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A history of Pool or Billiards

The history of billiards is long and rich. Pool or billiards has been played by all -- from kings to commoners, from ladies and gentlemen to hustlers. Billiards evolved from a lawn game that was similar to the croquet played sometime during the 15th century in Northern Europe and probably in France. Play was later moved indoors to a wooden table with green cloth to simulate grass, and a simple border was put up around the edges. The balls were shoved, rather than struck, with wooden sticks called “maces”.

The term “billiard” is derived from French, either from the word “billart”, one of the wooden sticks, or “bille”, a ball. The game was originally played with two balls on a six-pocket table with a hoop similar to a croquet wicket and an upright stick used as a target. During the 18th century, the hoop and target gradually disappeared, leaving only the balls and pockets. Most of our information about early billiards comes from accounts of playing by royalty and other nobles. It has been known as the “Noble Game of Billiards” since the early 1800’s, but there is evidence that people from all walks of life have played the game since its inception.

In 1600, the game was familiar enough to the public that Shakespeare mentioned it in Antony and Cleopatra. Seventy-five years later, the first book of billiard rules remarked of England that there were “few Towns of note therein which hath not a publick Billiard-Table”. The cue stick was developed in the late 1600’s. When the ball lay near a rail, the mace was very inconvenient to use because of its large head. In such a case, the players would turn the mace around and use its handle to strike the ball. The handle was called a “queue”- meaning “tail”- from which we get the word “cue”. For a long time, only men were allowed to use the cue; women were forced to use the mace because it was felt they were more likely to rip the cloth with the sharper cue.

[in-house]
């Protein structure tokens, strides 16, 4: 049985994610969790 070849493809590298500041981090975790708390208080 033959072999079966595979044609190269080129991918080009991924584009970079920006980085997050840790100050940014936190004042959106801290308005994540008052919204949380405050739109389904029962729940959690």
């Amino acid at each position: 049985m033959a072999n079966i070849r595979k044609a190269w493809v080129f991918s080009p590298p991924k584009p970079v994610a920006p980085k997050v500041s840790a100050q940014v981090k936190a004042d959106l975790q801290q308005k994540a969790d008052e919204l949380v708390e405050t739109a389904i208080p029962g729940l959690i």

Tables originally had flat vertical walls for rails and their only function was to keep the balls from falling off. They resembled riverbanks and even used to be called “banks”. Players discovered that balls could bounce off the rails and began deliberately aiming at them. Thus a “bank shot” is one in which a ball is made to rebound from a cushion as part of the shot.

Billiard equipment improved rapidly in England after 1800, largely because of the Industrial Revolution. Chalk was used to increase friction between the ball and the cue stick even before cues had tips. The leather cue tip, with which a player can apply side-spin to the ball, was perfected by 1823. Visitors from England showed Americans how to use spin, which explains why it is called “English” in the United States but nowhere else. (The British themselves refer to it as “side”). The two-piece cue arrived in 1829. Slate became popular as a material for table beds around 1835. Goodyear discovered vulcanization of rubber in 1839 and by 1845 it was used to make billiard cushions. By 1850, the billiard table had essentially evolved into its current form.

The dominant billiard game in Britain from about 1770 until the 1920’s was English Billiards, played with three balls and six pockets on a large rectangular table. A two-to-one ratio of length to width became standard in the 18th century. Before then, there were no fixed table dimensions. The British billiard tradition is carried on today primarily through the game of Snooker, a complex and colorful game combining offensive and defensive aspects and played on the same equipment as English Billiards but with 22 balls instead of three. The British appetite for Snooker is approached only by the American passion for baseball; it is possible to see a Snooker competition every day in Britain.

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